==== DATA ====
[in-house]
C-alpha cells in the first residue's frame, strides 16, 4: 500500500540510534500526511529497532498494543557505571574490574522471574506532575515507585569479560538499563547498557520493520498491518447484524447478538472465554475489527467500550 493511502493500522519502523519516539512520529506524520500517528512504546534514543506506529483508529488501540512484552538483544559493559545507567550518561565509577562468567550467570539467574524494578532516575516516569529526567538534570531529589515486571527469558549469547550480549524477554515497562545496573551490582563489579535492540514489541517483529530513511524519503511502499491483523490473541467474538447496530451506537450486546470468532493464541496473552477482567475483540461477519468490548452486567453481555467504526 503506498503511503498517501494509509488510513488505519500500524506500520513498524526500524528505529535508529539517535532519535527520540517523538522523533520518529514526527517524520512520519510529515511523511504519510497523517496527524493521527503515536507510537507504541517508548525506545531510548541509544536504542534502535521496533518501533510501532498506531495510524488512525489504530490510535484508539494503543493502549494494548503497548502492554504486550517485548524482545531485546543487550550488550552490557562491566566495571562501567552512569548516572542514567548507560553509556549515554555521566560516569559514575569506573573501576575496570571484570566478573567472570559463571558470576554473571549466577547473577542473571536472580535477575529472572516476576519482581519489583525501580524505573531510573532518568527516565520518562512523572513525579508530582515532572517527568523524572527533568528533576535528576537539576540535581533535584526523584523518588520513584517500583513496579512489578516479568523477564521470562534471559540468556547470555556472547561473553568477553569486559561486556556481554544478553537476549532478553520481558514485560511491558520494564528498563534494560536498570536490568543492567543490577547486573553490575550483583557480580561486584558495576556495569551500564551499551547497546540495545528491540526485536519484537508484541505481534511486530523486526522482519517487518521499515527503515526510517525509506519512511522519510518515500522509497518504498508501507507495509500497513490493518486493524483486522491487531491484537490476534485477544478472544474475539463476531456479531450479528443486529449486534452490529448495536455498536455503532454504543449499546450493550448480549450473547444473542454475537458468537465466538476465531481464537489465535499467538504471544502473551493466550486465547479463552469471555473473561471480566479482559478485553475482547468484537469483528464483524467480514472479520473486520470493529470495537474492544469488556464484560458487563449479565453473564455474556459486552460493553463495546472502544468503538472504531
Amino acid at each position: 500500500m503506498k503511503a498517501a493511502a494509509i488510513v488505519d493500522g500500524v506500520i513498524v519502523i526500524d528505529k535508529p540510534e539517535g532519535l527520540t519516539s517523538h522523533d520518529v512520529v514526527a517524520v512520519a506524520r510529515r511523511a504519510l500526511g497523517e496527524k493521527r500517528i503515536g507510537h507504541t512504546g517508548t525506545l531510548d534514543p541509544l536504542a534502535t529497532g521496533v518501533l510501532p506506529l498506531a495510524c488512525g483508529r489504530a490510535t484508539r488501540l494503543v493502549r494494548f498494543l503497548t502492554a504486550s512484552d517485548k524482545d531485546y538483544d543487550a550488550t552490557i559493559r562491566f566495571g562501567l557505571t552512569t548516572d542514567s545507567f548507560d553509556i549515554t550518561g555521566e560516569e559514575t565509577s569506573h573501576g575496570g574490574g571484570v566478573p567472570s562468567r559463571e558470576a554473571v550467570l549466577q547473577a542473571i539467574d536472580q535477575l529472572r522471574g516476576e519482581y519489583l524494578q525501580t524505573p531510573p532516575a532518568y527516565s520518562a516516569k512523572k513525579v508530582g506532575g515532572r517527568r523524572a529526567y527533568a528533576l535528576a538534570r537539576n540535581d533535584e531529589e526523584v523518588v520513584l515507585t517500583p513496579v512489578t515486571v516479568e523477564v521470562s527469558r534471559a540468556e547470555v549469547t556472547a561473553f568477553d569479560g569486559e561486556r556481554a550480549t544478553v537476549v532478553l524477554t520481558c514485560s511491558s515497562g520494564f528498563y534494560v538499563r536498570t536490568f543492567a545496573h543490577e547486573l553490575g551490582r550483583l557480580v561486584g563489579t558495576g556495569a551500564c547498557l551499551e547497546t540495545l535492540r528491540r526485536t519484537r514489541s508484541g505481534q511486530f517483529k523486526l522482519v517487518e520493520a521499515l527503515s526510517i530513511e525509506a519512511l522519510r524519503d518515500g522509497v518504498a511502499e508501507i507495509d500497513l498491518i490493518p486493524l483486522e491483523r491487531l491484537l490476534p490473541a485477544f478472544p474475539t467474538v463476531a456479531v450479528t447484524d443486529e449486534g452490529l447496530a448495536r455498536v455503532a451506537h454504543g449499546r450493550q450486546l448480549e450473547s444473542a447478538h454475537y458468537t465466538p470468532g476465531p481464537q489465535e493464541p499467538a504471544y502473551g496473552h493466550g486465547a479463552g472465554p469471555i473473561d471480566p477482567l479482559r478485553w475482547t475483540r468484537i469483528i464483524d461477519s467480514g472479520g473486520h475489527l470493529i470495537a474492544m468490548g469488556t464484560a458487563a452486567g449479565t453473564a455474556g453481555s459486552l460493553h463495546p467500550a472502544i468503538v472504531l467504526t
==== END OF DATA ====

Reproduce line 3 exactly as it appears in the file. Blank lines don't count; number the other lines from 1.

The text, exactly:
Amino acid at each position: 500500500m503506498k503511503a498517501a493511502a494509509i488510513v488505519d493500522g500500524v506500520i513498524v519502523i526500524d528505529k535508529p540510534e539517535g532519535l527520540t519516539s517523538h522523533d520518529v512520529v514526527a517524520v512520519a506524520r510529515r511523511a504519510l500526511g497523517e496527524k493521527r500517528i503515536g507510537h507504541t512504546g517508548t525506545l531510548d534514543p541509544l536504542a534502535t529497532g521496533v518501533l510501532p506506529l498506531a495510524c488512525g483508529r489504530a490510535t484508539r488501540l494503543v493502549r494494548f498494543l503497548t502492554a504486550s512484552d517485548k524482545d531485546y538483544d543487550a550488550t552490557i559493559r562491566f566495571g562501567l557505571t552512569t548516572d542514567s545507567f548507560d553509556i549515554t550518561g555521566e560516569e559514575t565509577s569506573h573501576g575496570g574490574g571484570v566478573p567472570s562468567r559463571e558470576a554473571v550467570l549466577q547473577a542473571i539467574d536472580q535477575l529472572r522471574g516476576e519482581y519489583l524494578q525501580t524505573p531510573p532516575a532518568y527516565s520518562a516516569k512523572k513525579v508530582g506532575g515532572r517527568r523524572a529526567y527533568a528533576l535528576a538534570r537539576n540535581d533535584e531529589e526523584v523518588v520513584l515507585t517500583p513496579v512489578t515486571v516479568e523477564v521470562s527469558r534471559a540468556e547470555v549469547t556472547a561473553f568477553d569479560g569486559e561486556r556481554a550480549t544478553v537476549v532478553l524477554t520481558c514485560s511491558s515497562g520494564f528498563y534494560v538499563r536498570t536490568f543492567a545496573h543490577e547486573l553490575g551490582r550483583l557480580v561486584g563489579t558495576g556495569a551500564c547498557l551499551e547497546t540495545l535492540r528491540r526485536t519484537r514489541s508484541g505481534q511486530f517483529k523486526l522482519v517487518e520493520a521499515l527503515s526510517i530513511e525509506a519512511l522519510r524519503d518515500g522509497v518504498a511502499e508501507i507495509d500497513l498491518i490493518p486493524l483486522e491483523r491487531l491484537l490476534p490473541a485477544f478472544p474475539t467474538v463476531a456479531v450479528t447484524d443486529e449486534g452490529l447496530a448495536r455498536v455503532a451506537h454504543g449499546r450493550q450486546l448480549e450473547s444473542a447478538h454475537y458468537t465466538p470468532g476465531p481464537q489465535e493464541p499467538a504471544y502473551g496473552h493466550g486465547a479463552g472465554p469471555i473473561d471480566p477482567l479482559r478485553w475482547t475483540r468484537i469483528i464483524d461477519s467480514g472479520g473486520h475489527l470493529i470495537a474492544m468490548g469488556t464484560a458487563a452486567g449479565t453473564a455474556g453481555s459486552l460493553h463495546p467500550a472502544i468503538v472504531l467504526t